This tutorial explains how to work with the geometric distribution in R using the following functions

**dgeom**: returns the value of the geometric probability density function.**pgeom**: returns the value of the geometric cumulative density function.**qgeom**: returns the value of the inverse geometric cumulative density function.**rgeom**: generates a vector of geometric distributed random variables.

Here are some examples of cases where you might use each of these functions.

**dgeom**

The **dgeom **function finds the probability of experiencing a certain amount of failures before experiencing the first success in a series of Bernoulli trials, using the following syntax:

**dgeom(x, prob) **

where:

**x:**number of failures before first success**prob:**probability of success on a given trial

Here’s an example of when you might use this function in practice:

**A researcher is waiting outside of a library to ask people if they support a certain law. The probability that a given person supports the law is p = 0.2. What is the probability that the fourth person the researcher talks to is the first person to support the law?**

dgeom(x=3, prob=.2) #0.1024

The probability that the researchers experiences 3 “failures” before the first success is **0.1024**.

**pgeom**

The **pgeom**** **function finds the probability of experiencing a certain amount of failures or less before experiencing the first success in a series of Bernoulli trials, using the following syntax:

**pgeom(q, prob) **

where:

**q:**number of failures before first success**prob:**probability of success on a given trial

Here’s are a couple examples of when you might use this function in practice:

**A researcher is waiting outside of a library to ask people if they support a certain law. The probability that a given person supports the law is p = 0.2. What is the probability that the researcher will have to talk to 3 or less people to find someone who supports the law?**

pgeom(q=3, prob=.2) #0.5904

The probability that the researcher will have to talk to 3 or less people to find someone who supports the law is **0.5904**.

**A researcher is waiting outside of a library to ask people if they support a certain law. The probability that a given person supports the law is p = 0.2. What is the probability that the researcher will have to talk to more than 5 people to find someone who supports the law?**

1 - pgeom(q=5, prob=.2) #0.262144

The probability that the researcher will have to talk to more than 5 people to find someone who supports the law is **0.262144**.

**qgeom**

The **qgeom**** **function finds the number of failures that corresponds to a certain percentile, using the following syntax:

**qgeom(p, prob) **

where:

**p:**percentile**prob:**probability of success on a given trial

Here’s an example of when you might use this function in practice:

**A researcher is waiting outside of a library to ask people if they support a certain law. The probability that a given person supports the law is p = 0.2. We will consider a “failure” to mean that a person does not support the law. How many “failures” would the researcher need to experience to be at the 90th percentile for number of failures before the first success?**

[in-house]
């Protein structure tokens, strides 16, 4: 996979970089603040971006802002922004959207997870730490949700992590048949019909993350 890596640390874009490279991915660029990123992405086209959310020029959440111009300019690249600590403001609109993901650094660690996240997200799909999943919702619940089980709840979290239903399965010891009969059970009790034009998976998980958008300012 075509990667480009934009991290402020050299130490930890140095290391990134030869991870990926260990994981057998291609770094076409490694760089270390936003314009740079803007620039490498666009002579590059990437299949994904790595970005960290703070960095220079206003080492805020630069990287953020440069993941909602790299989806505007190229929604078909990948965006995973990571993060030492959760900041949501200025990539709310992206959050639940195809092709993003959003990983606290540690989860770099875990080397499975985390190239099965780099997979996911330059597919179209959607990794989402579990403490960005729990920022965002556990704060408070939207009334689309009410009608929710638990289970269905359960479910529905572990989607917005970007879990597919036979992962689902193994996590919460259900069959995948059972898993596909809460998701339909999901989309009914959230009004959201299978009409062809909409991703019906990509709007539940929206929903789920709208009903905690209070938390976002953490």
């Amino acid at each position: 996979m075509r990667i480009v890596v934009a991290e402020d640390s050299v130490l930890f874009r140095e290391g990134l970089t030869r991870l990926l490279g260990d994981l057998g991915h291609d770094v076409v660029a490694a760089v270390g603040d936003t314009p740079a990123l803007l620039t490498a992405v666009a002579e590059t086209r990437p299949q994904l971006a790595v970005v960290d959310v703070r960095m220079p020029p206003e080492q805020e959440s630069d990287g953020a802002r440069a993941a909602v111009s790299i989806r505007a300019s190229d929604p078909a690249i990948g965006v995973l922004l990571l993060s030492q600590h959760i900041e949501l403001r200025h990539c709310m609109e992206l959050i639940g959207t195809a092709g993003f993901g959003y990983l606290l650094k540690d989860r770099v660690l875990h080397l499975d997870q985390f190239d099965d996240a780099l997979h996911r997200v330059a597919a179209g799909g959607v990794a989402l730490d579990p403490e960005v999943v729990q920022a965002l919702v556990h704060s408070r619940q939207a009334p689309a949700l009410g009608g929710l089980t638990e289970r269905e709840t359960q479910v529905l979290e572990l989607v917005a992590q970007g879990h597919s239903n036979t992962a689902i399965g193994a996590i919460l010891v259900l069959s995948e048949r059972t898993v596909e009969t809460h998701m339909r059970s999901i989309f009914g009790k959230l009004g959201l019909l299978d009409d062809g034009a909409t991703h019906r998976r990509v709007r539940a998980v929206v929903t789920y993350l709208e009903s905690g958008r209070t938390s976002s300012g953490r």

qgeom(p=.90, prob=0.2) #10

The researcher would need to experience **10** “failures” to be at the 90th percentile for number of failures before the first success.

**rgeom**

The **rgeom**** **function generates a list of random values that represent the number of failures before the first success, using the following syntax:

**rgeom(n, prob) **

where:

**n:**number of values to generate**prob:**probability of success on a given trial

Here’s an example of when you might use this function in practice:

**A researcher is waiting outside of a library to ask people if they support a certain law. The probability that a given person supports the law is p = 0.2. We will consider a “failure” to mean that a person does not support the law. Simulate 10 scenarios for how many “failures” the researcher will experience until she finds someone who supports the law.**

set.seed(0) #make this example reproducible rgeom(n=10, prob=.2) # 1 2 1 10 7 4 1 7 4 1

The way to interpret this is as follows:

- During the first simulation, the researcher experienced 1 failure before finding someone who supported the law.
- During the second simulation, the researcher experienced 2 failures before finding someone who supported the law.
- During the third simulation, the researcher experienced 1 failure before finding someone who supported the law.
- During the fourth simulation, the researcher experienced 10 failures before finding someone who supported the law.

And so on.

**Additional Resources**

An Introduction to the Geometric Distribution

Geometric Distribution Calculator

Very well explained.